Man in the middle
After missing last season with an injury, Saager ready to be big part of Mavericks' defense
Every so often, Tom Saager will sneak in an extra rep.
It’s not that he feels he needs to make up for lost time, but when you’re leaning on crutches or a wheeled scooter for an entire season and endure two surgeries, you don’t want to miss a play when that blasted boot is finally tossed aside.
“They’re limiting my reps, but they’ve been good to me, keeping me at bay so I’m not constantly sore,” the Colorado Mesa junior middle linebacker said. “But it’s hard for me to take plays off and not go. I’ve been going a little extra, sneaking in when I can.”
The right foot that was so badly injured on Aug. 18, 2016, is strong again, and so is Saager, who stands 6-foot-6 and weighs a solid 250 pounds, up 20 pounds from when he suited up for the Mavericks in 2015. He’ll never forget that moment.
“It was the last play of practice, a year ago on the 18th, almost a complete year,” he said 363 days after the premature end to what should have been his junior season. “I sat on it, my heel basically touched my toe, just folded it in half.
“I was pressing an O-lineman and got hit in the hip and kind of crumbled, sat on it and it gave way.”
He was diagnosed with a Lisfranc fracture dislocation, injuring the ligament that connects the bones of the midfoot and forefoot. He also broke three toes.
“It was all jumbled up for awhile,” Saager said.
Six screws helped reconstruct his foot, but it’s an injury that takes 6-12 months to heal. He had a cast on his right foot after surgery, eventually going to a boot, but couldn’t put weight on it for months.
That meant not only could he not play football or even walk to class, but he couldn’t work out other than do upper-body weights.
So that’s what Saager did, hopping from station to station in the weight room, with a teammate moving a bench for him. His shoulders, already broad, got bigger, as did his chest and biceps. He couldn’t do much for his right leg, which was weakened by inactivity, resting on a wheeled scooter that at least got him off crutches.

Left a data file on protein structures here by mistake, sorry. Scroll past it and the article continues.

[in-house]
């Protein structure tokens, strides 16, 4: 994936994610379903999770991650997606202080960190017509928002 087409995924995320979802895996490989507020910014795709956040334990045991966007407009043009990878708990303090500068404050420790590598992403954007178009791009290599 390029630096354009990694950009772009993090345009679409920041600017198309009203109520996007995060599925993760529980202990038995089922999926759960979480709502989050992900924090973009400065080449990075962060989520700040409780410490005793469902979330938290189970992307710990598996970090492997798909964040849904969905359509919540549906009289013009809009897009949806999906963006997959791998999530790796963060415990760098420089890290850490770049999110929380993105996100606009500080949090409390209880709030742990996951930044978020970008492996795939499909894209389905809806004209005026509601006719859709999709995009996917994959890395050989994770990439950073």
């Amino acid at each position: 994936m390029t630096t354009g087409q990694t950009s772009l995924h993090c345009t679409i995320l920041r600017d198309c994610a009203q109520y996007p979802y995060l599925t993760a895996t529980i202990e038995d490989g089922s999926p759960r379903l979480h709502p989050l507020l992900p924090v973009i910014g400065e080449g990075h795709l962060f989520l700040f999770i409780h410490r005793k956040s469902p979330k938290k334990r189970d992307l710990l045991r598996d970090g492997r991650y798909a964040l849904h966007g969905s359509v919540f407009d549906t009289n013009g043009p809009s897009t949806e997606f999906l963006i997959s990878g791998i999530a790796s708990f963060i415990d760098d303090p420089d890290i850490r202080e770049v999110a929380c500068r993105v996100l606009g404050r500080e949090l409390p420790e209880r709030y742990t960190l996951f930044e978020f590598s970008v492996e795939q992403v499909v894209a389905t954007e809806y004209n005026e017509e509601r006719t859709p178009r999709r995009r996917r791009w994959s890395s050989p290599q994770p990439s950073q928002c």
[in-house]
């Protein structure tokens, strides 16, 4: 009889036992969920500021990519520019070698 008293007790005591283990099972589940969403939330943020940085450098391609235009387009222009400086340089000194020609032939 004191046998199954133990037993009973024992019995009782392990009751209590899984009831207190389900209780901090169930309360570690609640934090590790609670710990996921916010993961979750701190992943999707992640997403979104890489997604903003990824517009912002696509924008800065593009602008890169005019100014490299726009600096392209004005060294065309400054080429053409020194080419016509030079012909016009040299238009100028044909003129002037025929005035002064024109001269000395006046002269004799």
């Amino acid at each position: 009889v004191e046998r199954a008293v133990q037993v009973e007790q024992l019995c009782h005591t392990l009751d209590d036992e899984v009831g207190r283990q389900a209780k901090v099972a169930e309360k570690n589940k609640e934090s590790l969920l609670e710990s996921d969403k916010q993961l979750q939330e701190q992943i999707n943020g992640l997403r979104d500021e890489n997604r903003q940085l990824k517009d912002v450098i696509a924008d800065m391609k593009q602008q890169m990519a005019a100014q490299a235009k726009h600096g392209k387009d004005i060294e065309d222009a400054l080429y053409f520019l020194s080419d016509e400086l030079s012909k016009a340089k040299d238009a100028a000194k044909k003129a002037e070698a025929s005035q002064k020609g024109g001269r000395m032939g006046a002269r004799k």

“I was working upper body that whole time I couldn’t do anything, focusing on what I could do instead of what I couldn’t,” Saager said.
That mentality helped him get through the Mavericks’ RMAC championship season from the sideline. The season after leading CMU with 114 tackles, Saager helped coach the young linebackers during practices and games, and coach Russ Martin put him on the travel squad to keep him involved.
“I’ve never been hurt, so I didn’t know how to carry myself, what to do,” he said of his role on the team. “I tried to be there for as many people as I could, but definitely felt out of it. It was a dark year, really. It was depressing. Hard, really hard.”
He kept telling himself he’d be back, despite the odds. His surgeon, Dr. Chris Copeland, told him the odds were about 50-50 to successfully play after a Lisfranc injury.
“I told him, ‘Well, we’re going to make it 51 percent.’ I knew I was coming back, there was no way I was not coming back,” Saager said. “I just kept looking forward to the next year and kept trying to encourage my team, but it was definitely outside looking in.”
By watching from the sideline, Saager learned every nuance of the defense, not just the middle linebacker position. He took a step back and looked at the defense more as a coach. It’s already made a difference, he said, now that he’s back on the field, quickly recognizing when he needs to check out of one call to another.